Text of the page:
Fig. 7. Average duration (time interval) of a dust storm occurrence in the mountainous area. St.272-Uliastai station; St.282-Tsetserleg station; St.241-Baruunharaa station(focus area). 2. Root Causes of Dust and sand storm(DSS) ( Drivers of changes and contribute to increasing dust and sand storm in Mongolia) Climate Change The climate of Mongolia contributing to DSS. It is a cold, dry land subject to dust storm events. Climate change threatens to aggravate drought, heavy winds and further reduce or limit human socio-economic activities, and cause an increase in the frequency of storms, e.g., dust storms and dzuds (very cold winter snow storms). Mongolia’s vulnerability to these climatic events is well known. However, the strong DSS in summer that followed very dry summers (with limited plant growth) usually seriously impacted the pastoral economy, society and the environment and brought to the fore the country’s vulnerability to its climate and environment, and to their change -- with potentially wide impacts on ecological and socio-economic systems alike. Mongolian researchers identified several related adaptation measures specifically to cope with climate change in Mongolia. Measures included those to: ( source: Mongolia, national Agency for Meteorology, Hydrology. , Climate Change and its Impacts in Mongolia,2000)  Improve water resources management and conservation.  Reduce and control the number of livestock currently degrading the land.  Improve pasture management, fodder quality and land management in general.  Improve livestock quality, productivity, feeding and management.  Introduce soil stabilization/enhancement techniques used in other dry climate areas & ownership/user-fee strategies to encourage long-term soil management. Land and Pasture Degradation Pasture degradation, land degradation and desertification are linked together, to climate change and to human activities. Man induced and natural land degradation is widespread throughout Mongolia, a major concern being that degradation is one step towards desertification. Land and

rangeland degradation are discussed in this section of the report; desertification in the next section. Natural rangeland occupies 1.26 million square km of Mongolia (80% of the country) where semi-nomadic pastoralism based on the animal husbandry of goats, sheep, cattle, horses, yaks and camels occupies approximately 25% of the country’s population. Some 78% of the country’s land is degraded and almost 21% threatened. Most degradation involves erosion by wind and water after the vegetation has been removed and the topsoil damaged by overgrazing, grasshoppers, Brandt’s voles, compaction by animals or vehicles, and removal by mining or deforestation. Another cause is land tillage in the spring when strong winds are common. There are no windbreaks and no care is taken to capture winter moisture in standing stubble or other mulch so that 35 to 50 tons of topsoil per cultivated ha has been lost to erosion over the past 30-years. ( source: Batjargal,, in Mongolia, Compendium of Discussion paper… at International Conference on Human Security, May,200, p.210)

Desertification Human activities are hastening desertification by deforestation, overgrazing and physical damage to the land itself that really contributes to dust storm. In the Mongolian context, the terms: “soil erosion”, “degradation”, and “desertification” refer to complex and inter-connected processes.( source: Mongolia, national Agency for Meteorology, Hydrology. , Climate Change and its Impacts in Mongolia,2000, p.177) Desertification, in terms of land-cover change from vegetated to non-vegetated, may be relatively minor in Mongolia. Sand covers 42,200 sq, km (about 3 percent of the country), the extent of coverage being very stable over the past 40 years, having increased by just 0.02 percent. (source: Mongolia, national Agency for Meteorology, Hydrology. , Climate Change and its Impacts in Mongolia,2000, p.186 and Peter Marriot, B. Erden-ochir, Ecological vulnerability and human security). On the other hand there seems to have been progressive drying up of lakes and streams in the south and damage by moving sand to wells and other structures. The Mongolian Agency for Meteorology, Hydrology and Environmental Monitoring estimates that recent desertification has affected a total of 800-1,500 ha in 10 different aimags located in the dry region of the country. (source: ADB, Mongolia: Country environmental analysis, 2002 ) Causes of desertification have been identified to include:  Climate change.  Low and uneven distribution of precipitation.  Lower surface and ground water levels.  Degraded pastureland.  Mining.  Over exploitation of forest and other plants.  Forest and steppe fires.  Insect and rodent infestations. 3. Mitigation measures to reduce DSS in Mongolia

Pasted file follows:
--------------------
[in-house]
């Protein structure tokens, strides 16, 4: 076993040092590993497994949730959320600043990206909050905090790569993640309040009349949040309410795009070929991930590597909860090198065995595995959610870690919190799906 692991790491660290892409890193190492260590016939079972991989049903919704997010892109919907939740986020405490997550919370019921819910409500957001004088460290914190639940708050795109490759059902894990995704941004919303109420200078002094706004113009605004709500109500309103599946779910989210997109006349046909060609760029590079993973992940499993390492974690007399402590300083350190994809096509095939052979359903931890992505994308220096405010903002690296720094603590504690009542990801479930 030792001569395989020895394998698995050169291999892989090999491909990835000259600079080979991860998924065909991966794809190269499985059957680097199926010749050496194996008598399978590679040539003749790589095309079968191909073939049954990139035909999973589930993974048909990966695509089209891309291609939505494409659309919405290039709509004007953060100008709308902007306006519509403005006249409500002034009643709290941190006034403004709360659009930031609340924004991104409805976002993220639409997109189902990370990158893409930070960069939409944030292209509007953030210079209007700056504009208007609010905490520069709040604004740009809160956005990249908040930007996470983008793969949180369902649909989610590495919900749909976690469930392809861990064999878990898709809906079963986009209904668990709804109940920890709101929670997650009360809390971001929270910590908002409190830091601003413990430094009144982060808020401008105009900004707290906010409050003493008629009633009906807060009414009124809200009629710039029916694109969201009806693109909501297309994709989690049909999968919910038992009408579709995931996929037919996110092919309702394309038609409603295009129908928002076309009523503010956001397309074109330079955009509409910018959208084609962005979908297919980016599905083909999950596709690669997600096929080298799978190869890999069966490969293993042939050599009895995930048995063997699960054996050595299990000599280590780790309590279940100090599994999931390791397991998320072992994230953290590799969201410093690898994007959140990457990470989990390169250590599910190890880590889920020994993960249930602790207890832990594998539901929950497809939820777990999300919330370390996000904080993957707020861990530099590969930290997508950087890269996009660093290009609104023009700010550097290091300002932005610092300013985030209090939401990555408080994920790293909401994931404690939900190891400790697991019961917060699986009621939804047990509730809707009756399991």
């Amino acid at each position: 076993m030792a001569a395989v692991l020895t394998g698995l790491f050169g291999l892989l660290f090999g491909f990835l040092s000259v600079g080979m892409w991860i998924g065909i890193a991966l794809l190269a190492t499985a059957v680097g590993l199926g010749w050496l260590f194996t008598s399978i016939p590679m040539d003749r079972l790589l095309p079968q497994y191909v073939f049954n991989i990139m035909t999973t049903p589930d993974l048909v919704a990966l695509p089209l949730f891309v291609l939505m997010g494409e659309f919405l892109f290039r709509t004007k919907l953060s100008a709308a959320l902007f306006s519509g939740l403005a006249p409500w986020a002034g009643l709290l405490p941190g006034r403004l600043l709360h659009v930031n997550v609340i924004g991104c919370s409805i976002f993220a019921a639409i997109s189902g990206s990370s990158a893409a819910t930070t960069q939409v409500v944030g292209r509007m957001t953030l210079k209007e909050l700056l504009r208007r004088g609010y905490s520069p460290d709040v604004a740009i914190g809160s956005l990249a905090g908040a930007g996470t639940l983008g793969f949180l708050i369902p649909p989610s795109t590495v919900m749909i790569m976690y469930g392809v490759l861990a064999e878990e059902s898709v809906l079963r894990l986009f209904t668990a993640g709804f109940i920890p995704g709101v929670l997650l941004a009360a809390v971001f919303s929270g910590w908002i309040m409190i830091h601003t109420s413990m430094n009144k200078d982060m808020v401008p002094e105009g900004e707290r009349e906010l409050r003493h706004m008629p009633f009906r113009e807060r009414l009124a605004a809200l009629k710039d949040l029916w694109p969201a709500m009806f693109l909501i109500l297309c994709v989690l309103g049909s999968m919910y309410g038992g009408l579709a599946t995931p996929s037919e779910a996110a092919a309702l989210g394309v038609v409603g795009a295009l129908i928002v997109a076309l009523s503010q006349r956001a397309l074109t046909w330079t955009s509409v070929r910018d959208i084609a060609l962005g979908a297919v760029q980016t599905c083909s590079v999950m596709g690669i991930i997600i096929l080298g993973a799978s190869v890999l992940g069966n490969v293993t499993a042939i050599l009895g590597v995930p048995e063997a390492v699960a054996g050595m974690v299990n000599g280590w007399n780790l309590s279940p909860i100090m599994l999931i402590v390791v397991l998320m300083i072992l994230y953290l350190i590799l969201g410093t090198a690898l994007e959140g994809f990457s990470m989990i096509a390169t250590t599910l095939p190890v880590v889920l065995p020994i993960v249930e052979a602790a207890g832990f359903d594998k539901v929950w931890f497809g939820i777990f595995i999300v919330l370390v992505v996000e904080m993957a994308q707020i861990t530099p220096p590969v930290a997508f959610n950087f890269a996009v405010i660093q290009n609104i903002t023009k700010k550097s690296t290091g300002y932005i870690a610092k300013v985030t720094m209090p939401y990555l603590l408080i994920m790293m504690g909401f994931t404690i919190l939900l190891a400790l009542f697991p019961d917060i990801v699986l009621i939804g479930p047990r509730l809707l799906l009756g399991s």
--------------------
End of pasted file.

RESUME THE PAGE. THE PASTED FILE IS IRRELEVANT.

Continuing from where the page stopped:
       

The Government has a major role to play in providing support services, such as, disaster response programs, veterinary services, education and health care, credit programs, and assistance with transport to market. Continue development and implementation of environmental legislation, and pay special attention to possibilities to create economic incentives to reduce DSS Strengthen a national DSS monitoring system for the DSS. Also there is needed to develop DSS database and connect it to the Global Resources Information Network and data exchange. Promote public awareness program to reduce DSS Organize workshops, conferences and other meetings on DSS, impact assessment projects to encourage maximum public participation for DSS reduction in sources areas. Support and strengthen NGO involvement measures on reduction of DSS in sources areas. Conclude agreements with neighboring and other states on DSS reduction; develop international cooperation with international organizations to combat DSS. The DSS will be reduced if the above adaptation measures successfully implemented in Mongolia. There is need to take effective to share knowledge, plans and information about action programs with neighboring countries.